Negative emotions result from needs being unmet. In an attempt to deal with these unmet needs, competitive action is stimulated. This often takes the form of a grapple over whatever remains of the relationship - property and finance, even the kids.
Traditionally divorce lawyers were engaged. Seen as the experts in a minefield, their knowledge and advice of rights and responsibilities is invaluable. To protect bruised emotions, they have provided distance from direct confrontation with a former spouse, but are parties looking for a guide dog or a guard dog?
Family lawyers advise their clients about their rights and then encourage them to try mediation, or Family Dispute Resolution rather than litigate wherever possible. Lawyers are highly valued for their advice, and are available to represent in court when absolutely necessary for those whose conflict is so highly entrenched that mediation is no longer appropriate, or where current violence or abuse is prevalent. They are trained in an adversarial system, and it is their job to elicit, and fight if necessary for the very best "deal" for their client.
Litigation is not appropriate for those parties who desire or may have agreed to remain amicable, because unreasonable letters of demand from lawyers begin to arrive. Appalled and disbelieving at the intimidating language and unjust demands, a shocked ex-spouse may feel they are being left with little choice but to retaliate. The battle has begun.
So convinced are some parties, that the smartest and most expensive lawyer is going to get them what they want, and so sure are they that they are "right" and persuaded of their "rights" that they are often blinded to the reality that in every court battle someone loses. Court, unfortunately is not about fairness, or even about justice. It is about applying the letter of the law. A complete stranger imposes his or her decisions and very often neither party is pleased with the outcome. Appeals just add to the horrendous expense and stress, and only serve to extend the fight, into poverty. For people with children, this is downright scandalous.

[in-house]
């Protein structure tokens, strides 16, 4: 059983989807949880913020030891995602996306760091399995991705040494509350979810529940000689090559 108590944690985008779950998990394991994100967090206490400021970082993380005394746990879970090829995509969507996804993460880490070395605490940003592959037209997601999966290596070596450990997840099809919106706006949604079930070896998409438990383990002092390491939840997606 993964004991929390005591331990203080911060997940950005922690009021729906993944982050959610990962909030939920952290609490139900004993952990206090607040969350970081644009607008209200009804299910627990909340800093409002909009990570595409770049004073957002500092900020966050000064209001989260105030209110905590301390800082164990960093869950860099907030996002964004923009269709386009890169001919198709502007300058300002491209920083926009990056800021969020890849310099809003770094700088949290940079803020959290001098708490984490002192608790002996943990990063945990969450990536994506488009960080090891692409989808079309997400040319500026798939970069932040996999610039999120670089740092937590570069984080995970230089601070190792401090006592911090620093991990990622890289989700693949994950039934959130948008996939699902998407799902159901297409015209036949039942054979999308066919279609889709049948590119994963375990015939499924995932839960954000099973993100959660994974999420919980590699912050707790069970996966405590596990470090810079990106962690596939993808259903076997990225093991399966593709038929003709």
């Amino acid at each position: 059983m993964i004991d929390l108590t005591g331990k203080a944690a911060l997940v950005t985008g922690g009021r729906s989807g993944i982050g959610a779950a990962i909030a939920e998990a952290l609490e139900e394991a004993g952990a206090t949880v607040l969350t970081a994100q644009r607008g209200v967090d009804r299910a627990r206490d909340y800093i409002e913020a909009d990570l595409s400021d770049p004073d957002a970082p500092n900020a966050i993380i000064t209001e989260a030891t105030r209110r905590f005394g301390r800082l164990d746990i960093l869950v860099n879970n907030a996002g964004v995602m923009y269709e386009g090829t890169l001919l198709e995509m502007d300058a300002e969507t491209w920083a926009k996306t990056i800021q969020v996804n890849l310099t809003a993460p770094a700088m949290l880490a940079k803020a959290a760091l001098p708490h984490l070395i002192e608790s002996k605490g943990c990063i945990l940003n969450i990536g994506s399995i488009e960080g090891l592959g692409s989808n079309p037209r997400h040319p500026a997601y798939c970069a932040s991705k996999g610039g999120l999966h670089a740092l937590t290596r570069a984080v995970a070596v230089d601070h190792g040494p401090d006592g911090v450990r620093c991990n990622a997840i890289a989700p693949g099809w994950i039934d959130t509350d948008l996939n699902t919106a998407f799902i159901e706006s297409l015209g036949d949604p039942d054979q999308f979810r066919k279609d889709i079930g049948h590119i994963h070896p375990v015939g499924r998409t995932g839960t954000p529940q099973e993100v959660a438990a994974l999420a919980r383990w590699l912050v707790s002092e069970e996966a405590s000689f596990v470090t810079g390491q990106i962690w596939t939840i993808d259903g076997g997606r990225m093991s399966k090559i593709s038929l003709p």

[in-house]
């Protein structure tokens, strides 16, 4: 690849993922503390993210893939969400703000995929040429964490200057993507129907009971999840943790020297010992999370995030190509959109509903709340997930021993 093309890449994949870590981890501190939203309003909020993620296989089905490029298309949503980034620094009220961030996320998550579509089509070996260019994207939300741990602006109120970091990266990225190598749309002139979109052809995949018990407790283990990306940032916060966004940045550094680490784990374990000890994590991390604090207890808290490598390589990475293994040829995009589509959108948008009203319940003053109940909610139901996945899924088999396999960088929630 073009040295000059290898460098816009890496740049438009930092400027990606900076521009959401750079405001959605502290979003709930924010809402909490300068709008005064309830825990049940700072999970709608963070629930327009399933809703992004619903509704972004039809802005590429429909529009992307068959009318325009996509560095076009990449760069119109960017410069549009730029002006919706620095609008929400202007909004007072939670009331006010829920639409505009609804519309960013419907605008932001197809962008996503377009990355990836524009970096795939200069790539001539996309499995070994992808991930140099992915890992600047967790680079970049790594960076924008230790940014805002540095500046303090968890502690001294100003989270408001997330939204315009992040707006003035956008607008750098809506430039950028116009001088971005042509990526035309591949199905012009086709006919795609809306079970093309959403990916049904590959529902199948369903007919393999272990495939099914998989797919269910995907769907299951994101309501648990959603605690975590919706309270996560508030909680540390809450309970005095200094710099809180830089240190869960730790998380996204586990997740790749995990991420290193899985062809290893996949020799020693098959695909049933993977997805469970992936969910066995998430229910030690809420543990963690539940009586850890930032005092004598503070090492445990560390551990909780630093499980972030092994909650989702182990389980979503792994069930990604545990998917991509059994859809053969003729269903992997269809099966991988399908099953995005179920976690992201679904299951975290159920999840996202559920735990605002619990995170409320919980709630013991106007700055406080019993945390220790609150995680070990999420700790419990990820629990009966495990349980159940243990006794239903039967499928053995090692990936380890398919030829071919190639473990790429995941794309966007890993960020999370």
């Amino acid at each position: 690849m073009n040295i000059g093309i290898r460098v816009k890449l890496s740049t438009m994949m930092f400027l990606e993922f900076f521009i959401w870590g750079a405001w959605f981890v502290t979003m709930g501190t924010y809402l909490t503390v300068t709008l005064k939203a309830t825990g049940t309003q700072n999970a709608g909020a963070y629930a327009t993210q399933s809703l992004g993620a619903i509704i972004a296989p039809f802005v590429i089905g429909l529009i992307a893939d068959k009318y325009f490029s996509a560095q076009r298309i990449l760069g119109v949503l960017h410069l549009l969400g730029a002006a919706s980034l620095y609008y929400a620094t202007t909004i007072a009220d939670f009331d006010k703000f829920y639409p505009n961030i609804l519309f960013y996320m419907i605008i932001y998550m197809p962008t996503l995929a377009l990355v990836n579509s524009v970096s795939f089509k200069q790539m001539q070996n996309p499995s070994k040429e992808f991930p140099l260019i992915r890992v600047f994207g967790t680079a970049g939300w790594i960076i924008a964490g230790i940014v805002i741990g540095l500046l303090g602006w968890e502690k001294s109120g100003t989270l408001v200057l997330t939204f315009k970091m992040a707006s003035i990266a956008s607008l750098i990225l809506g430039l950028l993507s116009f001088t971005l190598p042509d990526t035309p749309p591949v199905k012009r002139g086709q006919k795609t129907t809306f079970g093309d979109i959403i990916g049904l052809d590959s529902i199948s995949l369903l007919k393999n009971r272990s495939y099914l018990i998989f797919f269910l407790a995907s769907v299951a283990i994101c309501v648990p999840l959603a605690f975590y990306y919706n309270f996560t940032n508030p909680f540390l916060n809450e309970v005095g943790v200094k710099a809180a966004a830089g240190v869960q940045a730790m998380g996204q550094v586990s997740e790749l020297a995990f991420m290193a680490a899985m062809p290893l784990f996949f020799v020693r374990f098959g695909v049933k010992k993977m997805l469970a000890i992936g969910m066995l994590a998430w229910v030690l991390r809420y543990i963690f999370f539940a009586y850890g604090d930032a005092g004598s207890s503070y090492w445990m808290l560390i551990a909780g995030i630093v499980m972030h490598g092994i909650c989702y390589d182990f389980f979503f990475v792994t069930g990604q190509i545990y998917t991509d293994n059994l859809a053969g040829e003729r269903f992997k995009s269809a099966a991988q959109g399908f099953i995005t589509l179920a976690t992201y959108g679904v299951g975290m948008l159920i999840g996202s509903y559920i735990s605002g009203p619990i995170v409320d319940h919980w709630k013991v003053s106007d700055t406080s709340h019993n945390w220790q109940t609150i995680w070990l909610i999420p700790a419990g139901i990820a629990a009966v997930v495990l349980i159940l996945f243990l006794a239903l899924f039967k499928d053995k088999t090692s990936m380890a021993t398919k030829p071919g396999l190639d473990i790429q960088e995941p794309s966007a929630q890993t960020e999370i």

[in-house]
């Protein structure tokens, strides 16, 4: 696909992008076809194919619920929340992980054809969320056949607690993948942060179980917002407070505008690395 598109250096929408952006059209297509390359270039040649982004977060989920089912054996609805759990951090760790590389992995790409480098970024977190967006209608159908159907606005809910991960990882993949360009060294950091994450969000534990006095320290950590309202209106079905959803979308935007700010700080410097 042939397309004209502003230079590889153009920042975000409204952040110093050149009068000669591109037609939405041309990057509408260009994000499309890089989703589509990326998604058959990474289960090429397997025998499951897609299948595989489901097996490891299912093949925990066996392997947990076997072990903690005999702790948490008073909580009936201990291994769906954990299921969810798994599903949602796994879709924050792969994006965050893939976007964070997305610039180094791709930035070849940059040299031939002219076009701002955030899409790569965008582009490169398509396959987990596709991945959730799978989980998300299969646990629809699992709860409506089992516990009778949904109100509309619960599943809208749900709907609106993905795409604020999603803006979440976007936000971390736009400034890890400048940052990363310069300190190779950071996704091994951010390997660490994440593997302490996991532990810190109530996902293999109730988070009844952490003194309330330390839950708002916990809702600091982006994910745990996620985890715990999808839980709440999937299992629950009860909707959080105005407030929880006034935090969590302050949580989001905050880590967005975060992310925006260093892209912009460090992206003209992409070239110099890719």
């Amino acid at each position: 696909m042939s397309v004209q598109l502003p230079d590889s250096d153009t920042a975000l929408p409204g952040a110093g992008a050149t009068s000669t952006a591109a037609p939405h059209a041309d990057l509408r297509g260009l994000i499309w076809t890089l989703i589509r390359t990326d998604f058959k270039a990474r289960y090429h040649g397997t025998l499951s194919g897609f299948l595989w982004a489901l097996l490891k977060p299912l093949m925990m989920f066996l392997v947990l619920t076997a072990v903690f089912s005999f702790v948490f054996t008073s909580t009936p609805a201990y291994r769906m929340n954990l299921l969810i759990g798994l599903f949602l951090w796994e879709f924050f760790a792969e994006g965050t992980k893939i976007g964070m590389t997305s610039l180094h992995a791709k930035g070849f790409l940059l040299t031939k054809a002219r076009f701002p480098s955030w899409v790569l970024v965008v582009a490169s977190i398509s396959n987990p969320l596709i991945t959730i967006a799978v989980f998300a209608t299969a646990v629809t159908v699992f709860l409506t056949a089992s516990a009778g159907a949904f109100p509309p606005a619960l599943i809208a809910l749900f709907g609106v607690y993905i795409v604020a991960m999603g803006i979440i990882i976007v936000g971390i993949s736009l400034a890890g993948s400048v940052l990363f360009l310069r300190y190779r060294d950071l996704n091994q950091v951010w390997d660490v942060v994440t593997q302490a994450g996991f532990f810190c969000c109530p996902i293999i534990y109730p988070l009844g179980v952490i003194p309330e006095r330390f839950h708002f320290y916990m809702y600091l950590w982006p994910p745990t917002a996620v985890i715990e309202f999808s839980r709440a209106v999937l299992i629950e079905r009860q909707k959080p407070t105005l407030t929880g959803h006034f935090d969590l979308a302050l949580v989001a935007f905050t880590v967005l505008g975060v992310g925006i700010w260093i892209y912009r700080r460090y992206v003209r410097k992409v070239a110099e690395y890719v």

Court can cost separating parties more than $10,000 a day per party, and can easily take a week. This is a sickening amount to come out of their combined property and finances that they are trying so hard to keep. How can anyone be declared a winner in that type of bloodbath?
Fortunately the Federal Government has legislated reforms that have changed the way divorcing couples are settling their affairs, whilst protecting their needs and interests. Except for urgent cases, or where violence is prevalent, Family Dispute Resolution is now compulsory for parenting issues before couples are allowed to file in court. A (s)60i Certificate issued by Accredited Family Dispute Resolution Practitioners is required, and will indicate whether parties have made a genuine effort. Those who do not make a genuine effort may be liable for the other party's legal costs, and may be ordered by the court, back to mediation. See our Compulsory Mediation page for more details.
Mediation, or Family Dispute Resolution as it is now known when children's issues are involved, is utilised to help parties negotiate and make vital agreements, without the need to go to court. Through highly trained, professional practitioners parties are encouraged through a highly structured process to make agreements about property and finance, communication and parenting issues. Written agreements can be made legally binding if required.